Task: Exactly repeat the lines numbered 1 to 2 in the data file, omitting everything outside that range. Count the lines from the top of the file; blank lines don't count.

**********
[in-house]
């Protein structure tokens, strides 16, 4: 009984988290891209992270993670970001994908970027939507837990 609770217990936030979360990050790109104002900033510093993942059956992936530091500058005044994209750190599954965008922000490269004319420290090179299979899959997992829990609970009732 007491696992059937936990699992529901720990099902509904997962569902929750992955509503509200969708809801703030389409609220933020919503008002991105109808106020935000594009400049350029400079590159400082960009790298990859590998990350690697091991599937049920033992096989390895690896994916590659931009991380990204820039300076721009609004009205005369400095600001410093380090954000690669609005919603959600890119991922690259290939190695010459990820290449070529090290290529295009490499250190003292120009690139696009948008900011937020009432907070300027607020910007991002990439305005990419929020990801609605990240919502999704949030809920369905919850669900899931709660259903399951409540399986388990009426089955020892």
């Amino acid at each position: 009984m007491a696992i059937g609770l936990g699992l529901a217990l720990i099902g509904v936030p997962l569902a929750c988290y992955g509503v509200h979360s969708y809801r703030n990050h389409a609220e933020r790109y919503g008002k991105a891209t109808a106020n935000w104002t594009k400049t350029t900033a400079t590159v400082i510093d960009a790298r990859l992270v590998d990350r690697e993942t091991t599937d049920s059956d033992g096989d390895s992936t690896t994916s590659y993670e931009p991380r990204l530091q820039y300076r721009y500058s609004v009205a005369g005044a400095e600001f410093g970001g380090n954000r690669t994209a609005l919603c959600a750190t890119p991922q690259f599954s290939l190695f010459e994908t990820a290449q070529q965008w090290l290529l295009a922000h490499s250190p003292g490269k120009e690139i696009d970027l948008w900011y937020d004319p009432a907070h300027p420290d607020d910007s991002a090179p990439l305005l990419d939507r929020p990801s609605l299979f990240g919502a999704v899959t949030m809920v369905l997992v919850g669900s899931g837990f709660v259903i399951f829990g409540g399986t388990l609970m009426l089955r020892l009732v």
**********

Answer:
[in-house]
């Protein structure tokens, strides 16, 4: 009984988290891209992270993670970001994908970027939507837990 609770217990936030979360990050790109104002900033510093993942059956992936530091500058005044994209750190599954965008922000490269004319420290090179299979899959997992829990609970009732 007491696992059937936990699992529901720990099902509904997962569902929750992955509503509200969708809801703030389409609220933020919503008002991105109808106020935000594009400049350029400079590159400082960009790298990859590998990350690697091991599937049920033992096989390895690896994916590659931009991380990204820039300076721009609004009205005369400095600001410093380090954000690669609005919603959600890119991922690259290939190695010459990820290449070529090290290529295009490499250190003292120009690139696009948008900011937020009432907070300027607020910007991002990439305005990419929020990801609605990240919502999704949030809920369905919850669900899931709660259903399951409540399986388990009426089955020892």